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Stroke Prevalence and Epidemiology

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Stroke Prevalence

Stroke is said to be the leading cause of chronic disability, the second leading cause of dementia, and the fourth leading cause of death in the United States (U.S.). In Malaysia, stroke was recorded as the second leading cause of death according to the Malaysian National Burden of Diseases Study and study on vital registry system in 2000.

In 2009, stroke is listed as the third leading cause of mortality for males, after ischaemic heart disease and pneumonia.

Meanwhile for females, it was ranked second after ischaemic heart disease.

The prevalence of stroke in Malaysia is estimated to be 0.3% among Malaysians during the third National Health and Morbidity Survey (NHMS) in 2006.

In the fourth NHMS survey in 2011, the prevalence of stroke was reported as 0.7%,

  • 1.7% = 55-59 years
  • 2% = 60-64 years
  • 3% = 65-69 years
  • 5% = 70-74 years
  • 8% = 75 years and beyond

The same survey also illustrated higher prevalence of stroke among those divorced or widowed (2.5%) compared to single (0.1%) and married (0.9%).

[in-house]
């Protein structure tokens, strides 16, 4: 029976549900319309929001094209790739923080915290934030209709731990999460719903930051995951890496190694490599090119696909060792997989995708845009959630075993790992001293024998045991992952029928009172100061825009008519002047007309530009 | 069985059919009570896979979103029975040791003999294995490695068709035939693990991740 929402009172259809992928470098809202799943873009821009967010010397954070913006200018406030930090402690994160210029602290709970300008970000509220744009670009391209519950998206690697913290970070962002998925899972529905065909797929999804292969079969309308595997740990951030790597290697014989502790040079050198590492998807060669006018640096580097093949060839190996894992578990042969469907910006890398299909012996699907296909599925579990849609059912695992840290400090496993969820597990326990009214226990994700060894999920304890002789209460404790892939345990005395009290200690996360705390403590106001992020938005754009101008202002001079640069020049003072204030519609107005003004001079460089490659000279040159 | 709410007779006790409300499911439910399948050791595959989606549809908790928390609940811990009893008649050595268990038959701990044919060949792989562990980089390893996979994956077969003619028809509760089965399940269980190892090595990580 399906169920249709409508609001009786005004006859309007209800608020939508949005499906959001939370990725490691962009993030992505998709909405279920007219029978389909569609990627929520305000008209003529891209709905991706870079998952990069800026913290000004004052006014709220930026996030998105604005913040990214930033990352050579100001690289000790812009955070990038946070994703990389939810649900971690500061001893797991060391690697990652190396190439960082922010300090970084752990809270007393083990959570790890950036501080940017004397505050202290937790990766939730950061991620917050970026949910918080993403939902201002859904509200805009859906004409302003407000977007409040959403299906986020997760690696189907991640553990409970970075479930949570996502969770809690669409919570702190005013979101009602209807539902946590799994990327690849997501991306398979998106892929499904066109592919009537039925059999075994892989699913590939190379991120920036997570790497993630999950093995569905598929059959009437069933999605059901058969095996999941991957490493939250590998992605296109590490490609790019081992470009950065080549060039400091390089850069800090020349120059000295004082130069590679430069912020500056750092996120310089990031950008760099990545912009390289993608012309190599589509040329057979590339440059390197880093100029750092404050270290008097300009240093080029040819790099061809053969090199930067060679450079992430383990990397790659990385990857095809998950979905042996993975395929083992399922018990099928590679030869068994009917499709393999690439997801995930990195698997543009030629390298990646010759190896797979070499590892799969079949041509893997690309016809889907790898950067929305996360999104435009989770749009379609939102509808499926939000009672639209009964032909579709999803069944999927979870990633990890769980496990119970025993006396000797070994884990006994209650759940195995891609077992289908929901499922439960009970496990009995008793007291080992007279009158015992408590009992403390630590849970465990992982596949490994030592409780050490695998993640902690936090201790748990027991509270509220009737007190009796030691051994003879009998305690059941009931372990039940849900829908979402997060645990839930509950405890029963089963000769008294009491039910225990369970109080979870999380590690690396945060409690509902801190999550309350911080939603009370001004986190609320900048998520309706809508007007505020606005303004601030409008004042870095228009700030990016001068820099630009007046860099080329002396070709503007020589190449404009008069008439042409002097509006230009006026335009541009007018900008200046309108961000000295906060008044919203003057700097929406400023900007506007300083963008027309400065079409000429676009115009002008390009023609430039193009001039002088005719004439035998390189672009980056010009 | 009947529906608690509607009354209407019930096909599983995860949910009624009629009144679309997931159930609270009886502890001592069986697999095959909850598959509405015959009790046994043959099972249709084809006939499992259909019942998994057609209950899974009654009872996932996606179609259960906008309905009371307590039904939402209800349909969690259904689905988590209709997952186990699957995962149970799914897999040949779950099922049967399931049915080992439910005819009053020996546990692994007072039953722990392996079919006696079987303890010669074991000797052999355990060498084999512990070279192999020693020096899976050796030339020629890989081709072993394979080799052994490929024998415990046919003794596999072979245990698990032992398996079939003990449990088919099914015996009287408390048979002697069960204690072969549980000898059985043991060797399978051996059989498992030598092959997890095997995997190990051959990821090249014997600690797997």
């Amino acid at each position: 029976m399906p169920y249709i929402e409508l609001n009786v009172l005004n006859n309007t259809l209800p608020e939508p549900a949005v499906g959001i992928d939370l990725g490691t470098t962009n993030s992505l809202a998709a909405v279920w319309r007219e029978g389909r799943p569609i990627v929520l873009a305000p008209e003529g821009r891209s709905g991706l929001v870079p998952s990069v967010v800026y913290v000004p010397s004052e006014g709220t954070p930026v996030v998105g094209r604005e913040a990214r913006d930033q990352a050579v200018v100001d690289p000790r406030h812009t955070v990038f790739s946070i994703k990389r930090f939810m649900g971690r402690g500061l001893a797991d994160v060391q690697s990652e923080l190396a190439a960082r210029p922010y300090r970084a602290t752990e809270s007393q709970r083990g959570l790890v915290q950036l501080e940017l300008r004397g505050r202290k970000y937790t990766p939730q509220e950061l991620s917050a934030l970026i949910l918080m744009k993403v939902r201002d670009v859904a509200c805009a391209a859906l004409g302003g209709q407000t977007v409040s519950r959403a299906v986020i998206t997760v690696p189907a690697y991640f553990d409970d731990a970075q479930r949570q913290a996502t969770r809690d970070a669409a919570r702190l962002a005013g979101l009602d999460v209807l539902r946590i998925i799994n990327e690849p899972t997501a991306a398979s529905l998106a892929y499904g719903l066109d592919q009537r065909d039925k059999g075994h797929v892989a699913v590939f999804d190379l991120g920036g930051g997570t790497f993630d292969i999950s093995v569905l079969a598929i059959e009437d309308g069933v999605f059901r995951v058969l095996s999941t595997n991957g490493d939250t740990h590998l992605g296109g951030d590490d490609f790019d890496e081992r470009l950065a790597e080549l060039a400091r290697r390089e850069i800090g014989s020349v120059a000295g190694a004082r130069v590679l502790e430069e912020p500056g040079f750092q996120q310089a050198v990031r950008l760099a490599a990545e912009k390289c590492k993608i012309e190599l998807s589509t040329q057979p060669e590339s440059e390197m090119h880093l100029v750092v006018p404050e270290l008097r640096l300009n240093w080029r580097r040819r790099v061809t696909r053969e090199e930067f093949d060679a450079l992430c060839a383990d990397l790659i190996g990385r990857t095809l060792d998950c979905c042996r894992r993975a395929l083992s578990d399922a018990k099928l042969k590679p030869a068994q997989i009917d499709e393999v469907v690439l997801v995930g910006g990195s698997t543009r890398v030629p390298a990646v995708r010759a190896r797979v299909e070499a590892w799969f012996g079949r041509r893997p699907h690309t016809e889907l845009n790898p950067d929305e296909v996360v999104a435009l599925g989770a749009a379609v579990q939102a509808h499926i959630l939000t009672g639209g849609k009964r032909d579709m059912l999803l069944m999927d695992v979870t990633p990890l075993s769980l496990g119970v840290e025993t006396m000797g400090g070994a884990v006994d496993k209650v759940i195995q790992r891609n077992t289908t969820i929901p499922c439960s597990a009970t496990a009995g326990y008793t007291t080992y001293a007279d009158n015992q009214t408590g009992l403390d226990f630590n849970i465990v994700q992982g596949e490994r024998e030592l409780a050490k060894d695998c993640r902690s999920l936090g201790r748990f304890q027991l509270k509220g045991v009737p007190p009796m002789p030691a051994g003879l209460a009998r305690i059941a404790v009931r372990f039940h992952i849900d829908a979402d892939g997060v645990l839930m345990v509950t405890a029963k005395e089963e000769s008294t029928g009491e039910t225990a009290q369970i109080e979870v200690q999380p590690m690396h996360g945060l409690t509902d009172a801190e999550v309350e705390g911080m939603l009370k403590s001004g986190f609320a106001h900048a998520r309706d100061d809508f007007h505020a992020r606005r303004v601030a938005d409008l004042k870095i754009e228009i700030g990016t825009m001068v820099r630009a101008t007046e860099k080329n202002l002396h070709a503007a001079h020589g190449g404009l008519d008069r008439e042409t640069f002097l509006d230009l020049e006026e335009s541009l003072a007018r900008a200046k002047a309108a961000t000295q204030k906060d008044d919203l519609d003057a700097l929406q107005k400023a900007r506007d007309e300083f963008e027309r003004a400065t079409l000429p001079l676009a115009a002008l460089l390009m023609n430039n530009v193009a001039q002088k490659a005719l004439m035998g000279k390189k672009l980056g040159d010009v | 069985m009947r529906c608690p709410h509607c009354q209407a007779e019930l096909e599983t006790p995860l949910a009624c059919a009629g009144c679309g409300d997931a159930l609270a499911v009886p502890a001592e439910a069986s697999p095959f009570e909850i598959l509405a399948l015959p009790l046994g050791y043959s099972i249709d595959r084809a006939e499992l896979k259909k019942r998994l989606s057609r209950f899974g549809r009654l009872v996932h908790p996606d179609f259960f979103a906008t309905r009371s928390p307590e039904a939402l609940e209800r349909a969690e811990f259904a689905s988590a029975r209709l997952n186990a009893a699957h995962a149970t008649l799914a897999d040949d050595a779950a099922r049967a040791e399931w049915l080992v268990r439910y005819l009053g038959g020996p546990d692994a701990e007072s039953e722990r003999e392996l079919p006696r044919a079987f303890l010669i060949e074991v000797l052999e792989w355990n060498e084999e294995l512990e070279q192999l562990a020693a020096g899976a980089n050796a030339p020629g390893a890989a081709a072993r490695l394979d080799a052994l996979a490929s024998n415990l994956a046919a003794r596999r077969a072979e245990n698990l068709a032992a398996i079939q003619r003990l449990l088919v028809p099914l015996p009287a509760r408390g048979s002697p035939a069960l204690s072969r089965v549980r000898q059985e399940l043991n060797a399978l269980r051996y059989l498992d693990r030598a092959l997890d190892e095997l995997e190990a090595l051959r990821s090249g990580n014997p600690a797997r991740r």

Epidemiology of Stroke

Stroke Factors

The mean age of stroke onset in Malaysia was between

54.5 and 62.6 years.

A comparison of the Malaysian and Australian stroke registries on young adults aged between 18 and 49 years, showed comparable age of onset as well as gender ratio for ischaemic stroke. The mean age was 41.5±8.8 years for Malaysia and 40.1±8.8 years for Australia with a sex ratio of male to female 1.4: 1 and 1.54: 1, respectively.

Another study also showed that 92% of stroke patients aged ≥50 years, and males (52%) were affected more than females. Malaysian patients with stroke are approximately 10 years younger than patients in developed countries (62.8 versus 72.3 years)
Up to two-third of reported stroke cases in Malaysia were of ischaemic origin, with the remaining one-third being haemorrhagic (intracerebral and subarachnoid haemorrhages).
Health conditions are also a risk factor to stroke which is led by hypertension and followed by diabetes, ischemic heart disease, cardiovascular diseases and dyslipidaemia. These health conditions are also found higher among males. Other than that, lifestyle factors such as smoking, alcohol consumption and obesity are also found to contribute to stroke risk, some of which are dose dependent. Depression and dementia are also found to be associated with stroke.


  1. Aziz, Z., Lee, Y. Y., Awang Ngah, B., Sidek, N. N., Looi, I., Hanip, M. R., & Basri, H. (2015). Acute Stroke Registry Malaysia, 2010-2014: Results from the National Neurology Registry. Journal of stroke and cerebrovascular diseases: the official journal of National Stroke Association.
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